Connect to what they care about: Talking isn’t the only way to keep track of an audience’s engagement. The power of an in person experience lies is the human desire for connection. “This is a song about…” isn’t just a phrase musicians use to introduce songs. No matter our gathering we can find a way to connect what we’re sharing with something universal. This song goes out to anyone, who… might understand or connect with something I also care about, and thus creating an additive experience we all share.

When we make our gatherings solely about the person on the stage, we miss an opportunity for others to take our cause on and take it up. We also eschew them of the responsibility of being a part of the experience, or even more, owners of the experience. After all, if an audience didn’t want to be needed they could have stayed home. 

The story secrets of organizational change

In the world of Storytelling and Organizational Consulting, similar mantras are drilled into us – different words, similar meaning:

1. Make the audience the hero

2. Meet the client where they are

Both of these mantras speak to empowering people and companies, to help them feel, think, do, and see things differently so that they are called to action to enact change.

What this boils down to is – I see you (the client, the character, the company), where you are, for what you are…and I believe in you.

What this requires of us (those who lead change efforts and write the words to inspire) is patience, and a bit of scaffolding.

The best example I’ve seen of living out both of these mantras was Columbia University Professor William Duggan. I write about him often, and, nope, I probably won’t stop.

He had important words say, to teach, and to share. He drew us in carefully and artfully, by speaking the audience’s language (read, mostly MBA students), and skillfully partnering with them to help students come to important realizations themselves. Three acts. Small steps. A slowly built narrative balanced with equal parts logic and emotion at just the right times, each chapter asking for a bit more of us as we went.

In awe of his art, I asked him how he crafted his semester-long class. What was his secret?

Make the audience the hero. Meet them where they are.

He was teaching a slightly unconventional topic and wanted his students to come along for the ride. How often have we too had a great idea, something we care deeply about sharing, and want others to join in on? Hands up, everyone! I see you.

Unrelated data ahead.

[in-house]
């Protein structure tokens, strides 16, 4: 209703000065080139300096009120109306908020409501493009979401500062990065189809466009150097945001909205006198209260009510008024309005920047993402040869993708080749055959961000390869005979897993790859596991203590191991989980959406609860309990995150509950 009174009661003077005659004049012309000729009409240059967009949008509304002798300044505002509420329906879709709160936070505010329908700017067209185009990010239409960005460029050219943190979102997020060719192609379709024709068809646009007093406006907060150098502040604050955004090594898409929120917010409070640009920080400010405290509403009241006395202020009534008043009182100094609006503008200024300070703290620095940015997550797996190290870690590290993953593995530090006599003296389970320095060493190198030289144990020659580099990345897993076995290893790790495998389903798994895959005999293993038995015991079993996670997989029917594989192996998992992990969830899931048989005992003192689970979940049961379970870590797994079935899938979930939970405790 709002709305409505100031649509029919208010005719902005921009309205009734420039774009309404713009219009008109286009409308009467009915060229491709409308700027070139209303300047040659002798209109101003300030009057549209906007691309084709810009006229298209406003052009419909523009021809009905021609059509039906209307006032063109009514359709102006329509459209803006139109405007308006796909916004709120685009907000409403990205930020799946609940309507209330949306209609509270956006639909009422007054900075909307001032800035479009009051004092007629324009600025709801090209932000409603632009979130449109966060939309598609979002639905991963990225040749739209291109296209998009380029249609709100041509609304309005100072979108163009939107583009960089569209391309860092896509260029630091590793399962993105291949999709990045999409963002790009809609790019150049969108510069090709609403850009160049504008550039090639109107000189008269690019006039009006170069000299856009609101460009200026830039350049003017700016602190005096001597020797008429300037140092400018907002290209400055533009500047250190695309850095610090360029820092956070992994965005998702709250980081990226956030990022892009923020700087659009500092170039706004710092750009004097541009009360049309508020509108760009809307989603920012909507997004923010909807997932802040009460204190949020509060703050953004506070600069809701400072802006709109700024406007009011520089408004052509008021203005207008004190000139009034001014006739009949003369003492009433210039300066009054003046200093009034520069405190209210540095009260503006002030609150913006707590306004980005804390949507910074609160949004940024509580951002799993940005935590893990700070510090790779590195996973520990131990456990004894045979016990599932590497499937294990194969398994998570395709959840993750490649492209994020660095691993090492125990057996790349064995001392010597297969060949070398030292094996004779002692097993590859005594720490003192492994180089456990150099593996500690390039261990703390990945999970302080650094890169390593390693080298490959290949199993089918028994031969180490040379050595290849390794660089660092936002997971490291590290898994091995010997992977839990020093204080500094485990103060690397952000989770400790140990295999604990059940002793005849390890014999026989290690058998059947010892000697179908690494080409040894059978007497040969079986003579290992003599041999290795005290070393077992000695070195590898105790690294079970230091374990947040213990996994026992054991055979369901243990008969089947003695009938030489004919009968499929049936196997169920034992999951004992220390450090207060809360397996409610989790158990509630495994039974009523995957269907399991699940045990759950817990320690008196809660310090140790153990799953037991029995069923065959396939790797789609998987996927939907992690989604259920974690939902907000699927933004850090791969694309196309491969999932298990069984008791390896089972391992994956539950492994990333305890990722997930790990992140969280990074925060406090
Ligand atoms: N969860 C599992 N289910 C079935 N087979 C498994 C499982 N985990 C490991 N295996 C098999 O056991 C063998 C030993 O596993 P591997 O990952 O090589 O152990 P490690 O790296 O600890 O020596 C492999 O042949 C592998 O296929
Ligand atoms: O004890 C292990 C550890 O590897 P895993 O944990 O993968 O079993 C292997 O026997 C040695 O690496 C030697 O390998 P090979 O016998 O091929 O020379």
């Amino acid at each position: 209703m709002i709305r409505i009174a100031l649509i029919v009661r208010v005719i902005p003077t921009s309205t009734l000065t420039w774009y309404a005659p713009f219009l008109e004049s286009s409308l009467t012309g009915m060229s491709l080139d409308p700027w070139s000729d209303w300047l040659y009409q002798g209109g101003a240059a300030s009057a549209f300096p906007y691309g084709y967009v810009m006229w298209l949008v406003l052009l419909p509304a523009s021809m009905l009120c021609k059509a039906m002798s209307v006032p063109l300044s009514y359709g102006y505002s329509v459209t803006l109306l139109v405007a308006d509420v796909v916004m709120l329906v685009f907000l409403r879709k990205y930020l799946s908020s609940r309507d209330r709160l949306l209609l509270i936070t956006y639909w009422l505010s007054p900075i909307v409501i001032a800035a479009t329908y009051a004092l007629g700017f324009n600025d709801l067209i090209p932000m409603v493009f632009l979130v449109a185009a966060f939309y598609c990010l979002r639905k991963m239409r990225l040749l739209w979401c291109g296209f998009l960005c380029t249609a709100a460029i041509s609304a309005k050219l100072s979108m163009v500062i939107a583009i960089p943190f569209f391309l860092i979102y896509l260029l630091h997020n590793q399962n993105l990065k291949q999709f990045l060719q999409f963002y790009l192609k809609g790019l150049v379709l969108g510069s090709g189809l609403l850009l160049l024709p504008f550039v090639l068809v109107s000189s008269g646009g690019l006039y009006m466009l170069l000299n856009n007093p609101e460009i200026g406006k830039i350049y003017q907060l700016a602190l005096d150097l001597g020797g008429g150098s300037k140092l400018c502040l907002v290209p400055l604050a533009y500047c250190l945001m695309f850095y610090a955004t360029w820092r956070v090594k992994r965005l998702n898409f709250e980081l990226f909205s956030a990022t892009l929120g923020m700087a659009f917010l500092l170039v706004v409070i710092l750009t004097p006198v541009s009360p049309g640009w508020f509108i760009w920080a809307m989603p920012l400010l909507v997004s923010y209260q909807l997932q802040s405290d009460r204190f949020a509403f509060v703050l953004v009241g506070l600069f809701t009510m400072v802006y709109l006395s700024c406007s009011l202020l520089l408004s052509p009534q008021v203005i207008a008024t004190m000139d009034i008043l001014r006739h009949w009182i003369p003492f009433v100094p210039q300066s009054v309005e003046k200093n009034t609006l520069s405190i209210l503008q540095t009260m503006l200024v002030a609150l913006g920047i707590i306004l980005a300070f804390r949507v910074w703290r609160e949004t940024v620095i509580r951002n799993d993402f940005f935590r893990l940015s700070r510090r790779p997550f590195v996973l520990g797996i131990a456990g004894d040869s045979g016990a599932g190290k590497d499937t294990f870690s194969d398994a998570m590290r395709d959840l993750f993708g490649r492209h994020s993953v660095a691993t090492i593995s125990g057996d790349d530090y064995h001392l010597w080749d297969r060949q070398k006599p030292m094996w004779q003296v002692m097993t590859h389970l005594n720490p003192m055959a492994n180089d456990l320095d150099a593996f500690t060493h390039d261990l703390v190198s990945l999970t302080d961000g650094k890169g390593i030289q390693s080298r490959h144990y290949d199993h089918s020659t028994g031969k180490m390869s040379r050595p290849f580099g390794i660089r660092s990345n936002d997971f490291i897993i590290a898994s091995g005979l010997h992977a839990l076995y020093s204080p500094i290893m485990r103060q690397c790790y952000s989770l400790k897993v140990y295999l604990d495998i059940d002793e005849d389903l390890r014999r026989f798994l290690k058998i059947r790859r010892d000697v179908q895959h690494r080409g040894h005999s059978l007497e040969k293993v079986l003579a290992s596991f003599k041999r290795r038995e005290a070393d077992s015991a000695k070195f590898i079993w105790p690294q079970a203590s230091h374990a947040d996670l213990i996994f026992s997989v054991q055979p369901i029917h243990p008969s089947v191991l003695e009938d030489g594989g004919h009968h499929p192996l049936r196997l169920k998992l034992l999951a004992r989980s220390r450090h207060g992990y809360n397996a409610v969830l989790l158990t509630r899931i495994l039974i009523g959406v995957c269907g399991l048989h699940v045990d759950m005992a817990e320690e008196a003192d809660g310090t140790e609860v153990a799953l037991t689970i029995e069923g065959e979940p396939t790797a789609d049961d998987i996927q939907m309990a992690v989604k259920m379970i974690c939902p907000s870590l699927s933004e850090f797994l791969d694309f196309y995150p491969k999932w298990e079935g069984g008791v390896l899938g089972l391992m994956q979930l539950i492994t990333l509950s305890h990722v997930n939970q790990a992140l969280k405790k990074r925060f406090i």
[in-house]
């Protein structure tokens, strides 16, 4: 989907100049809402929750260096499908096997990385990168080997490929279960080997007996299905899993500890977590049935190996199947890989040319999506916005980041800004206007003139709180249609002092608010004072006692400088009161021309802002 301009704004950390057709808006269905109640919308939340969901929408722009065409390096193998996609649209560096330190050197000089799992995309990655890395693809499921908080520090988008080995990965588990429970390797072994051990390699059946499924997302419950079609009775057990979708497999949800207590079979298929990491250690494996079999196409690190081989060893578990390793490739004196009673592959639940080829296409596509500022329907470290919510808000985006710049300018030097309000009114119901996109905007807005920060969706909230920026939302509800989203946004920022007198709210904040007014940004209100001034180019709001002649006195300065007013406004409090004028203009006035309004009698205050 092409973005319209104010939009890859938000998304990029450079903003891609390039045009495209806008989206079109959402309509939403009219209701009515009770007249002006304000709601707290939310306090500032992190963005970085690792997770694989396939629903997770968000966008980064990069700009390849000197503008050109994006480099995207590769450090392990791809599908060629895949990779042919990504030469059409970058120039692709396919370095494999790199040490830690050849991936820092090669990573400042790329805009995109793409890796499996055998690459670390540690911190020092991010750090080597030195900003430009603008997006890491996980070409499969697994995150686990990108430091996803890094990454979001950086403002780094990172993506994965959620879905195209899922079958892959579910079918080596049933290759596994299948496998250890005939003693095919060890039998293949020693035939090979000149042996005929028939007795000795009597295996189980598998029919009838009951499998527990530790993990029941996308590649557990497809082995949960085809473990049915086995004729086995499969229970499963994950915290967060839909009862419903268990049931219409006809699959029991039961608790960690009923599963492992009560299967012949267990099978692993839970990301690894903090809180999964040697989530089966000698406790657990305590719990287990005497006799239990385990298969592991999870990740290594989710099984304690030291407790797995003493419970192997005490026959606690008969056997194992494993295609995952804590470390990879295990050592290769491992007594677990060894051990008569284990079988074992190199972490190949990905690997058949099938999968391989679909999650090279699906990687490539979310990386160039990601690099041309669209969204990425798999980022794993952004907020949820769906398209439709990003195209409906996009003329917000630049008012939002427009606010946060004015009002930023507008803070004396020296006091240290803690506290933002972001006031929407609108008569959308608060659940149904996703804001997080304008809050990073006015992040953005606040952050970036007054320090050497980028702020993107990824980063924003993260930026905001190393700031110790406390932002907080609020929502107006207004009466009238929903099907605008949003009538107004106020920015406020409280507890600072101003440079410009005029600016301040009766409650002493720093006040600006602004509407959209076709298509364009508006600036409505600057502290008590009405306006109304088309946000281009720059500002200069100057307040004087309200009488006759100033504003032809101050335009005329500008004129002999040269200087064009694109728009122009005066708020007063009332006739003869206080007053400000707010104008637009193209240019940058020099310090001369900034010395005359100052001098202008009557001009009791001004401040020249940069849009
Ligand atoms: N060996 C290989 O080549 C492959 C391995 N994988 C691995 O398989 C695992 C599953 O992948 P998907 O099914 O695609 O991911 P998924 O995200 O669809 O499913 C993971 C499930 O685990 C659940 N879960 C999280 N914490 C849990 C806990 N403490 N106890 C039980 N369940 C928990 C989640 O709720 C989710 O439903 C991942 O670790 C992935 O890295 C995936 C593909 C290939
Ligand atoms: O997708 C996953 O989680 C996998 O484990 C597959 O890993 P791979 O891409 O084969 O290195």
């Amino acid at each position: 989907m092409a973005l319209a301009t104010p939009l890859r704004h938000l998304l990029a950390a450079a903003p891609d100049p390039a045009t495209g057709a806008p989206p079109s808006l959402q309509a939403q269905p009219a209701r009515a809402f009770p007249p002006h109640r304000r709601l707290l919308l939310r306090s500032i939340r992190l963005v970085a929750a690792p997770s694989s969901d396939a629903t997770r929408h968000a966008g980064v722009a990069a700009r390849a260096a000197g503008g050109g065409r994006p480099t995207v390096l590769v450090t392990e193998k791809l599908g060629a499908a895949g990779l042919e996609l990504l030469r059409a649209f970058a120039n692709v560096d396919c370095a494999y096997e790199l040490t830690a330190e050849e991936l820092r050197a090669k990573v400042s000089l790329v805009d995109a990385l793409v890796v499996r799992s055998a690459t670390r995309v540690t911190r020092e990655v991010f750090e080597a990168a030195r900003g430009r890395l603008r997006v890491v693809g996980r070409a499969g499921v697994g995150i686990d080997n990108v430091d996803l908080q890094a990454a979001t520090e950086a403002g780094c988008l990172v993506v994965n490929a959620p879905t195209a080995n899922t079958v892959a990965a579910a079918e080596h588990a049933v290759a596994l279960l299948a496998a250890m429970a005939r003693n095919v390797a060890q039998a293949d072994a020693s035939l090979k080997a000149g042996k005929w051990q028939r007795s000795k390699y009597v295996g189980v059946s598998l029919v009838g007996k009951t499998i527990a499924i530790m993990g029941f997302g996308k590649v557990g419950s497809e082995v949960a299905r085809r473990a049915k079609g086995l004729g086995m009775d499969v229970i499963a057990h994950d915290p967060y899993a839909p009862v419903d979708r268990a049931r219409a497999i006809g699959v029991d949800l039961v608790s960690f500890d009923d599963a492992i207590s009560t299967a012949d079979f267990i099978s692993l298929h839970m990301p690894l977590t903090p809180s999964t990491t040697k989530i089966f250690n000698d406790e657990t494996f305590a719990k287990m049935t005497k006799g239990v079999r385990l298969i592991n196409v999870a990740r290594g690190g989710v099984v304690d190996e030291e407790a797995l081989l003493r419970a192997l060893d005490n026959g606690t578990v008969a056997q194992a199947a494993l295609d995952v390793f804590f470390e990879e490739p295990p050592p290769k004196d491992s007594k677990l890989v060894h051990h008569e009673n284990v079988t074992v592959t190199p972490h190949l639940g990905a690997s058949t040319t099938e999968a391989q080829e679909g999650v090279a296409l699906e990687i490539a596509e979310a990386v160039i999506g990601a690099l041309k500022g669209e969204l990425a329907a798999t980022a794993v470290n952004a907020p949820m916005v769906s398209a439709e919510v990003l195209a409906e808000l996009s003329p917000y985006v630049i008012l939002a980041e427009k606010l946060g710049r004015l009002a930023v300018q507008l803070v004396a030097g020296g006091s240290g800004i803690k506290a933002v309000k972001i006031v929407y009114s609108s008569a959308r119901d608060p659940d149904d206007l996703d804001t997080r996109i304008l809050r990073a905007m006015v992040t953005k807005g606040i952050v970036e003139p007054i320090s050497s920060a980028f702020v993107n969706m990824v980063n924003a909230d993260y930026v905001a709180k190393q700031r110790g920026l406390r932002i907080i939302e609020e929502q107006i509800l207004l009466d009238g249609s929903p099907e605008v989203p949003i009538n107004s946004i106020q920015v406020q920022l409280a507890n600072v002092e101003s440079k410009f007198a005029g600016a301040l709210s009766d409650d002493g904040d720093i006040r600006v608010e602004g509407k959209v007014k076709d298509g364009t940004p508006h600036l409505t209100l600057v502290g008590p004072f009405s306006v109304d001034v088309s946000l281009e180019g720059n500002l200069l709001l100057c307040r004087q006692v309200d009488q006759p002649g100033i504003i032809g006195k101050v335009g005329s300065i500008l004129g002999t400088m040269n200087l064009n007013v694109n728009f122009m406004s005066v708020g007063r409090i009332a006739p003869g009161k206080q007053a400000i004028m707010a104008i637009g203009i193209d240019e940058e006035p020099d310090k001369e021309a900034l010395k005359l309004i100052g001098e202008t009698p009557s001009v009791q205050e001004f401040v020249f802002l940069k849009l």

His reminder – you can’t do that by forcing an idea. That’s all head, no heart. He metaphorically held the idea and the a-ha out for his students in his out-stretched arm. And carefully crafted a sequence of steps where they’d be encouraged and motivated to keep reaching. One class after the other.

It’s not too much of stretch to equate this art to leadership.

But how often does our desire to push and prod instead of join and co-create take over our best impulses – especially under stress and threat?

How often does our desire to be seen as the hero and to not quite understand or empathize with where the client could be force us to push too far and stop the story? I’m certainly guilty.

To meet the client, the student, the reader where they are and to help them see that they are the hero is to recognize that we aren’t writing the story by ourselves. It’s not our story. It’s theirs. It’s not my change effort. It’s ours. Or, in many cases… it’s just theirs. And that’s a happy ending.

What’s the drill – February 20: A creative confidence booster

According to Tom Kelley of IDEO, a fear of being judged is the number-one reason why we’re not more creative.

It’s not due to a lack of ability…this is a matter of creative confidence.

We all have the natural ability to come up with novel ideas (yes yes, even you shaking your head in the back of the room). But not everyone has the courage to act on these ideas.

What if we did? How could increasing our creative confidence change our self-image and our capacity to have influence on the world?

Kelley’s mission to boost (nay, rocket fuel) the creative confidence of others is one I find myself equally passionate about.

Unlocking your creative potential can start with a simple re-frame of how you present your creative ideas. Here’s an example straight from Professor William Duggan at Columbia Business School: